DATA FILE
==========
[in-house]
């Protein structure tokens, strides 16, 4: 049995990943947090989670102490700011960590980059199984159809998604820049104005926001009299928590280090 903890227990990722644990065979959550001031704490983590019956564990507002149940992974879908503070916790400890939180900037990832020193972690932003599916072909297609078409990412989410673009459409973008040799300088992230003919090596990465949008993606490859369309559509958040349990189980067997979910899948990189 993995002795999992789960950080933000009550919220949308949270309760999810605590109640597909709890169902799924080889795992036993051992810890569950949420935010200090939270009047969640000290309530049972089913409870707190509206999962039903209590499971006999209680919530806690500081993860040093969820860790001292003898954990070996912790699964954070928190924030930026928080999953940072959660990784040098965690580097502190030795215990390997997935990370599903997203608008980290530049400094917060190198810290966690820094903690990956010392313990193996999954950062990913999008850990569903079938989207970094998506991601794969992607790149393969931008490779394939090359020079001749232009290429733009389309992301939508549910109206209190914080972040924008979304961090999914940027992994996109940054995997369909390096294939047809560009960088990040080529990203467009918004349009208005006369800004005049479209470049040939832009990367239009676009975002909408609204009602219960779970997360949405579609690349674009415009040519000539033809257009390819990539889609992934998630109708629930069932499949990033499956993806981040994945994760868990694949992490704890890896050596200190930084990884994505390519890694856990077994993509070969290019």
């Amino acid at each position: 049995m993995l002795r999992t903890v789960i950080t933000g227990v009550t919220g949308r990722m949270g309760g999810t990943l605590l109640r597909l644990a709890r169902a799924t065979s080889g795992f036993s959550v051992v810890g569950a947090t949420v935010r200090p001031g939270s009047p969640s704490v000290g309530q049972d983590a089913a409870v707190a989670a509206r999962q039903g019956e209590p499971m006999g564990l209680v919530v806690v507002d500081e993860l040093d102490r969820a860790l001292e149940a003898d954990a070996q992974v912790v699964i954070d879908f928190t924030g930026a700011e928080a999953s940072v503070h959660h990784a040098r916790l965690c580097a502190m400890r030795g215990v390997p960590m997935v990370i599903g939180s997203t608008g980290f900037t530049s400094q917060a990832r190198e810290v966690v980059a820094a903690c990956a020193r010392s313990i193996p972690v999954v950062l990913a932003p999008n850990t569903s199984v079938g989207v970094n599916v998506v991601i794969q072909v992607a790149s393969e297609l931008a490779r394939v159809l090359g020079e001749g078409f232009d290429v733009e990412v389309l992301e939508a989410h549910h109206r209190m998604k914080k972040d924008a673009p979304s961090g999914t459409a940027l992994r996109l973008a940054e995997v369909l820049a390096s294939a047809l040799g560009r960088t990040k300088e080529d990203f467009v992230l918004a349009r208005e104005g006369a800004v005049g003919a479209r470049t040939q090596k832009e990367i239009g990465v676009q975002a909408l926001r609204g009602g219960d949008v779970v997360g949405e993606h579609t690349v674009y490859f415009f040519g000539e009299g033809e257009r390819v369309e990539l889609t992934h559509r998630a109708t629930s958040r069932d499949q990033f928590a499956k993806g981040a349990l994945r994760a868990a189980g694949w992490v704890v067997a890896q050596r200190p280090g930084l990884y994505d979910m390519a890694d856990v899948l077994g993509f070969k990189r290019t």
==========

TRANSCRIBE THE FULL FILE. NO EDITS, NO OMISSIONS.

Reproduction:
[in-house]
């Protein structure tokens, strides 16, 4: 049995990943947090989670102490700011960590980059199984159809998604820049104005926001009299928590280090 903890227990990722644990065979959550001031704490983590019956564990507002149940992974879908503070916790400890939180900037990832020193972690932003599916072909297609078409990412989410673009459409973008040799300088992230003919090596990465949008993606490859369309559509958040349990189980067997979910899948990189 993995002795999992789960950080933000009550919220949308949270309760999810605590109640597909709890169902799924080889795992036993051992810890569950949420935010200090939270009047969640000290309530049972089913409870707190509206999962039903209590499971006999209680919530806690500081993860040093969820860790001292003898954990070996912790699964954070928190924030930026928080999953940072959660990784040098965690580097502190030795215990390997997935990370599903997203608008980290530049400094917060190198810290966690820094903690990956010392313990193996999954950062990913999008850990569903079938989207970094998506991601794969992607790149393969931008490779394939090359020079001749232009290429733009389309992301939508549910109206209190914080972040924008979304961090999914940027992994996109940054995997369909390096294939047809560009960088990040080529990203467009918004349009208005006369800004005049479209470049040939832009990367239009676009975002909408609204009602219960779970997360949405579609690349674009415009040519000539033809257009390819990539889609992934998630109708629930069932499949990033499956993806981040994945994760868990694949992490704890890896050596200190930084990884994505390519890694856990077994993509070969290019």
């Amino acid at each position: 049995m993995l002795r999992t903890v789960i950080t933000g227990v009550t919220g949308r990722m949270g309760g999810t990943l605590l109640r597909l644990a709890r169902a799924t065979s080889g795992f036993s959550v051992v810890g569950a947090t949420v935010r200090p001031g939270s009047p969640s704490v000290g309530q049972d983590a089913a409870v707190a989670a509206r999962q039903g019956e209590p499971m006999g564990l209680v919530v806690v507002d500081e993860l040093d102490r969820a860790l001292e149940a003898d954990a070996q992974v912790v699964i954070d879908f928190t924030g930026a700011e928080a999953s940072v503070h959660h990784a040098r916790l965690c580097a502190m400890r030795g215990v390997p960590m997935v990370i599903g939180s997203t608008g980290f900037t530049s400094q917060a990832r190198e810290v966690v980059a820094a903690c990956a020193r010392s313990i193996p972690v999954v950062l990913a932003p999008n850990t569903s199984v079938g989207v970094n599916v998506v991601i794969q072909v992607a790149s393969e297609l931008a490779r394939v159809l090359g020079e001749g078409f232009d290429v733009e990412v389309l992301e939508a989410h549910h109206r209190m998604k914080k972040d924008a673009p979304s961090g999914t459409a940027l992994r996109l973008a940054e995997v369909l820049a390096s294939a047809l040799g560009r960088t990040k300088e080529d990203f467009v992230l918004a349009r208005e104005g006369a800004v005049g003919a479209r470049t040939q090596k832009e990367i239009g990465v676009q975002a909408l926001r609204g009602g219960d949008v779970v997360g949405e993606h579609t690349v674009y490859f415009f040519g000539e009299g033809e257009r390819v369309e990539l889609t992934h559509r998630a109708t629930s958040r069932d499949q990033f928590a499956k993806g981040a349990l994945r994760a868990a189980g694949w992490v704890v067997a890896q050596r200190p280090g930084l990884y994505d979910m390519a890694d856990v899948l077994g993509f070969k990189r290019t």